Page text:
The Coalition for the Protection of Marriage

 

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The Coalition for the Protection of Marriage (“Coalition”) is sponsoring this webpage for the purpose of facilitating the sharing of data, analysis, and discussion on an important statistical report (“Report”).  The Report was filed in the Ninth Circuit Court of Appeals on October 13, 2014, in Nevada’s same-sex marriage case, Sevcik v. Sandoval, Case No. 12-17668, and has rightly attracted serious attention.

THE COALITION AND THE NEVADA SAME-SEX MARRIAGE CASE

As a party in the Nevada same-sex marriage case since it started, the Coalition is defending Nevada’s marriage laws.  On October 7, 2014, a three-judge panel of the Ninth Circuit Court of Appeals declared those laws unconstitutional.  That decision can be found at this link.  Less than a week later, the Coalition asked the full Ninth Circuit to rehear the case before a randomly selected panel of eleven judges (“Petition”).  The Petition can be found at this link.  In doing so, the Coalition demonstrated the strong appearance that the Ninth Circuit did not follow its neutral, impartial assignment process in assigning this particular three-judge panel to the Nevada case and its companion Idaho case.  The Report gave strong statistical confirmation to that disturbing appearance.  The Report and related documents can be found at this link.

DATA SHARING POLICY

We feel that open discussion of calendaring practices within the federal courts is beneficial to citizens, attorneys, judges, and the entire judicial process.  To that end, we want to provide the calendaring data collected from the public website of the Ninth Circuit of Appeals and used as the basis of the Report.  

We recognize that replication and validation are important parts of data analysis, and we hope that providing these data will lead to open, civil dialogue.  Undoubtedly, different analysts will approach in different ways the calendaring issue addressed by the Petition and the attached Report.  This is beneficial and will undoubtedly lead to additional questions, discussions, and research.  The end result may be increased transparency and confidence in the judicial system.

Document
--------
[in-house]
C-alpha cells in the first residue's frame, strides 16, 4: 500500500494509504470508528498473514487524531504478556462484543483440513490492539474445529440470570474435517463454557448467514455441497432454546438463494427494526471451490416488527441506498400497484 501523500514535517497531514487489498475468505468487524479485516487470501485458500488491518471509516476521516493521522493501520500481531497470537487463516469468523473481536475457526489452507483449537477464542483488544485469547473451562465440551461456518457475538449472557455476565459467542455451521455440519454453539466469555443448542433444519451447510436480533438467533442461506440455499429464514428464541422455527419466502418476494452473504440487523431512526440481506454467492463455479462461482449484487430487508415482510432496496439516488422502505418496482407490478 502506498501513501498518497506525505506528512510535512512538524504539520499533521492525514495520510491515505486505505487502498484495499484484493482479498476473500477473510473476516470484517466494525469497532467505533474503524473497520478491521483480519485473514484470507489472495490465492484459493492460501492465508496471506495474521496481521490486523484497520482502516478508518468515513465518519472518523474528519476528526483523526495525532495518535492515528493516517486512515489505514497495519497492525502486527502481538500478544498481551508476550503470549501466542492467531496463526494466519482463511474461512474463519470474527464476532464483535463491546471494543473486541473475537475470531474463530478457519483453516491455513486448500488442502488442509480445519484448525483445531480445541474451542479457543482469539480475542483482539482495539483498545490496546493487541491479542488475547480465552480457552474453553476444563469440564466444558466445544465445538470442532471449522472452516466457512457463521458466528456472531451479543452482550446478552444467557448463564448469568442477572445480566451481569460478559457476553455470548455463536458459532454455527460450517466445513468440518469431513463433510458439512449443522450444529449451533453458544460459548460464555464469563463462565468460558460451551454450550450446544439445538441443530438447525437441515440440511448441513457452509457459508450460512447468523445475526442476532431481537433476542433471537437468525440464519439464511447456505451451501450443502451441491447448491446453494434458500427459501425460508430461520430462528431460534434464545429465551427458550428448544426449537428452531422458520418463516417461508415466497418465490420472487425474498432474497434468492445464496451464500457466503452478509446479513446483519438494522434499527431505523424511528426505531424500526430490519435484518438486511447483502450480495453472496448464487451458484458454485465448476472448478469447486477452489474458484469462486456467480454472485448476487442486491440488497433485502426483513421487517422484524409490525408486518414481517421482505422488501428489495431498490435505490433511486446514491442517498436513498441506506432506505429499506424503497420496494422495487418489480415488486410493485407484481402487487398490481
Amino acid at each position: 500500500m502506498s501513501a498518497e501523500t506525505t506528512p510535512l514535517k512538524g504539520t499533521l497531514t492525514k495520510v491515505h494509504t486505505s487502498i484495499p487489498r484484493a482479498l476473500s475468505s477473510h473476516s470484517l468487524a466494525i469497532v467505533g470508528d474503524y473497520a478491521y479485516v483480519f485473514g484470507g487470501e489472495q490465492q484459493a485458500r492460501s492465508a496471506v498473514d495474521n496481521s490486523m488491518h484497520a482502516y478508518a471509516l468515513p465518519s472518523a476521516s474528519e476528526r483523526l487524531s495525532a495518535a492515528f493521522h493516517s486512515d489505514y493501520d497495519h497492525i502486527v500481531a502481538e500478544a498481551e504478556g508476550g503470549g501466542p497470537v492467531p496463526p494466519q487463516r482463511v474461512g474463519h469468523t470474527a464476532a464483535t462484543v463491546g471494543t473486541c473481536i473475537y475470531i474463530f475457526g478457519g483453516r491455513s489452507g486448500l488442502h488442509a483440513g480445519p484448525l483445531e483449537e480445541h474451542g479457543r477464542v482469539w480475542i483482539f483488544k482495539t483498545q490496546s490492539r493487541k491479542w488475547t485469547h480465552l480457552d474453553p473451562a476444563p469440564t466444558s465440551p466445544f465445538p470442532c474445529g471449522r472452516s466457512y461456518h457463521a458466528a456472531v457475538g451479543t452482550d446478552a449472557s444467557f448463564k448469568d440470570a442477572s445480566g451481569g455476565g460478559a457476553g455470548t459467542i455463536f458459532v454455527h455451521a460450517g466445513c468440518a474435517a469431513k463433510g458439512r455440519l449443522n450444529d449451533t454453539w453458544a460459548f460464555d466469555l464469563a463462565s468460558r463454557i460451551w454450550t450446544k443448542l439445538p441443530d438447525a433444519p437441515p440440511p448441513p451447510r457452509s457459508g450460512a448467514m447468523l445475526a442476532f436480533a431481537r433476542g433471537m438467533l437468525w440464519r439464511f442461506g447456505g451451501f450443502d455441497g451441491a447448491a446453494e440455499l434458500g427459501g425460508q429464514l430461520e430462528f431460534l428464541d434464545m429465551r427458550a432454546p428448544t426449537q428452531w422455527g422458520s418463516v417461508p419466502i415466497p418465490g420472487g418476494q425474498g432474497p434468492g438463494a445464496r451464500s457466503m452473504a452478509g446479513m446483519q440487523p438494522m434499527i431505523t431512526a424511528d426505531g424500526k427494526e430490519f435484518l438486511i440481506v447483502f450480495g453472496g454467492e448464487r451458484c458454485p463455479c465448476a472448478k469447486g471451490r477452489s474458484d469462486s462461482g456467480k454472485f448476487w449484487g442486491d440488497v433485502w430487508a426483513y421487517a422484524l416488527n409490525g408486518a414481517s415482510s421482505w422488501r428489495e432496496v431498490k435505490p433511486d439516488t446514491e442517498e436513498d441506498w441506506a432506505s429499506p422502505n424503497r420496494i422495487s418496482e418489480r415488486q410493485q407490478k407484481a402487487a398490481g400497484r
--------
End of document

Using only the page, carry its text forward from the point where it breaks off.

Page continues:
In order to avoid the pitfalls of “data snooping”—the process of analyzing data until a desired outcome is achieved—we will provide the full data to any individual who provides to us his or her real name and genuine contact information, along with any professional affiliations, as well as the code of his or her analysis.  We also ask each of those persons to provide to us his or her results for posting on this website.

The first step is to send to datashare@stm-law.com a message containing your real name, genuine contact information (including e-mail address and telephone number), professional affiliations, and your code.  Here are guidelines for your code:

1. Write your code so that the analysis can be performed by replacing the sample dataset with the full dataset.  The sample dataset can be found at this link; the data dictionary, at this link; information about the Relevant Cases, at this link.

2. The output should be an estimated probability or related measure.

3. Annotate each step with comments so that the logic of the analysis is clear.

4. R code is preferred. SAS or Matlab code are acceptable.  Other statistical languages will be considered as needed.  Only scripted languages (not Excel) will be accepted.

ADDITIONAL INFORMATION ABOUT THE REPORT

An important document entitled “Addressing Misunderstandings About The Report” can be found at this link.

Another document  entitled “A Summary of Calendaring Practices in the Ninth Circuit” can be found at this link.